Debbie Rao (director, Pushpavalli): I don't know where it was written that harassing a woman is the most effective way of making her fall in love with you. Following her, showing up under her window, manhandling others, sometimes even manhandling her – how this can be the love of your life I cannot imagine. Also, how anyone wearing glasses is always nerdy, shy and underconfident. From Yeh Jawaani Hain Deewani, to Superman, your poor vision is the only thing that stands between you and becoming a confident hottie.
Sumeet Vyas (actor, writer, Tripling, Permanent Roommates): The desperation to get married. If every love story has to culminate in marriage for it to be completed, it feels supremely cliché. I think the ones that don't, sustain the drama and tension besides the romance.
Gazal Dhaliwal (writer, Ek Ladki Ko Dekha Toh Aisa Laga): What I'm tired of seeing is a buildup of romance through a montage of shots playing over a remixed old song. Most films use this method to show the characters fall in love. I think it is lazy writing and filmmaking. A love story truly moves you only when you grow with the characters, you feel the graph of them falling in love – which requires actual scenes and moments to be written and filmed, not just taking the easy way out by showing shots on beaches, shots of the couple on a bike, or them dancing at a club – all such uninspired shots playing over uninspiring music.
Hussain Dalal (dialogue writer, Judgementall Hai Kya, Yeh Jawaani Hai Deewani): We live in a country where kids mostly either don't make time for love, or fall in love when their financial condition allows it. Devdas was a nikamma. He was rich so he could sit and cry for love. It's an elitist tale. I want to watch zimmedaari wala pyaar, where breakup ho raha hai lekin rent bhi dena hai aur ghar pe paise bhi bhejne hai toh aasoo rok ke kaam pe jaana padta hai. That's the kind of love I'll write about soon.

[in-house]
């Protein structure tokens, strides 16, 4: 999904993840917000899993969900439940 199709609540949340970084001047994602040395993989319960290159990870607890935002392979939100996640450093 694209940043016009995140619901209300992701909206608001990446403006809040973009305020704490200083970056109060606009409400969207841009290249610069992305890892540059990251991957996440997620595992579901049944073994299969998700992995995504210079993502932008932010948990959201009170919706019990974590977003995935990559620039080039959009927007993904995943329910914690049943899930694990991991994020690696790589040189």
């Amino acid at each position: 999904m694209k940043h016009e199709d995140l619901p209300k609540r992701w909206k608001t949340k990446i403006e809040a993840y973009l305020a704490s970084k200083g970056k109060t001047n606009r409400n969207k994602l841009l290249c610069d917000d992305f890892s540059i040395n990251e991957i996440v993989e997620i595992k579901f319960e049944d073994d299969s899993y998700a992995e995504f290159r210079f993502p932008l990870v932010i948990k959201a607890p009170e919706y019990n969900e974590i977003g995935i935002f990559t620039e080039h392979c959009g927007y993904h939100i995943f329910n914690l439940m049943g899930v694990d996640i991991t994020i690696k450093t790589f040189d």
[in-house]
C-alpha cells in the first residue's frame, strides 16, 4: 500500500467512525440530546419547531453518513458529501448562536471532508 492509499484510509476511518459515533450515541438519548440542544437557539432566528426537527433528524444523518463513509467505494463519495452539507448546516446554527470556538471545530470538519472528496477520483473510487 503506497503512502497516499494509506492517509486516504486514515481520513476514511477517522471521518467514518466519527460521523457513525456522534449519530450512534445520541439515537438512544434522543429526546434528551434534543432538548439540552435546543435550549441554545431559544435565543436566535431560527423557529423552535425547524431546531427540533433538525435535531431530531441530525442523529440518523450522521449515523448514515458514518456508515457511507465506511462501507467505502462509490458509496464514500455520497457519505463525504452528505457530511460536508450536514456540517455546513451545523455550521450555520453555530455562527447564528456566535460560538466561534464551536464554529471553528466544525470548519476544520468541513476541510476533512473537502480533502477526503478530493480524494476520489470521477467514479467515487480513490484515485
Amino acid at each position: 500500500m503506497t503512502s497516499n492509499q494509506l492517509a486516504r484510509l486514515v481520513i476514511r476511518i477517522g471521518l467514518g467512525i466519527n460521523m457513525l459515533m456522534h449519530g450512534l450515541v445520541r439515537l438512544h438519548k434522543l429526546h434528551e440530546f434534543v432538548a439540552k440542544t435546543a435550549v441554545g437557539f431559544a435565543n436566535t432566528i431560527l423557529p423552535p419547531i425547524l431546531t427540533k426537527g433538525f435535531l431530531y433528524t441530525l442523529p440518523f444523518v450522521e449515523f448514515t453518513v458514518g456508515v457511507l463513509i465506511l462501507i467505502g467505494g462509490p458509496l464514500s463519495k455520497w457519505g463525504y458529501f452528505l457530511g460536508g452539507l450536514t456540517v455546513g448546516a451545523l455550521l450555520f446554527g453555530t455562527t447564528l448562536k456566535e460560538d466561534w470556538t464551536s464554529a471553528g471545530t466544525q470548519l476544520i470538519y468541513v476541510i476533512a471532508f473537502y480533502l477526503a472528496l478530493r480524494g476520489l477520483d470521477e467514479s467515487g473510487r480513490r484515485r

Hardik Mehta (director, Roohi Afza): When the guy and girl are eating and there's food on someone's lips and the other person notices and the first person is awkwardly like, 'Hehe, thanks for noticing.' It's such bullshit. Also: 'Aaj baarish bohot ho rahi hai, kya mein raat yahin pe guzaar sakta hoon?' It's such a cliche. It tells you – time for a song, time for lovemaking.
Kanika Dhillon (writer, Manmarziyaan, Judgementall Hai Kya): So the biggest cliché in romantic films is the idea that two people meant to be together complete each other like two broken halves come together to make one whole. I feel it is two complete people who come together, not to complete each other but grow together as individuals.
Juhi Chaturvedi (writer, Piku, October): Aarti and Subrata from Mahanagar, Vijay and Gulabo from Pyaasa, Sujata and Adhir from Sujata, Subir and Uma from Abhimaan, Kripal Singh and Virender Kaur from Maachis, Mahender, Sudha and Maya from Ijaazat, Piku and Rana from Piku, Dr Ramchandra and Deepu from Aligarh…these are just a few examples to say that a relationship between two people is far more complex and layered and is not confined to our popular and limited understanding of love. In our films, every time a filmmaker or a writer has bothered to explore that subtext, that palpable undercurrent, I have found those moments extremely romantic. All the other times, we have just catered to a mass-scale production of synthetic love and romance and clearly stayed on the obvious surface, a cliché in other words.
(As told to Mohini Chaudhuri, Suchin Mehrotra and Gayle Sequeira)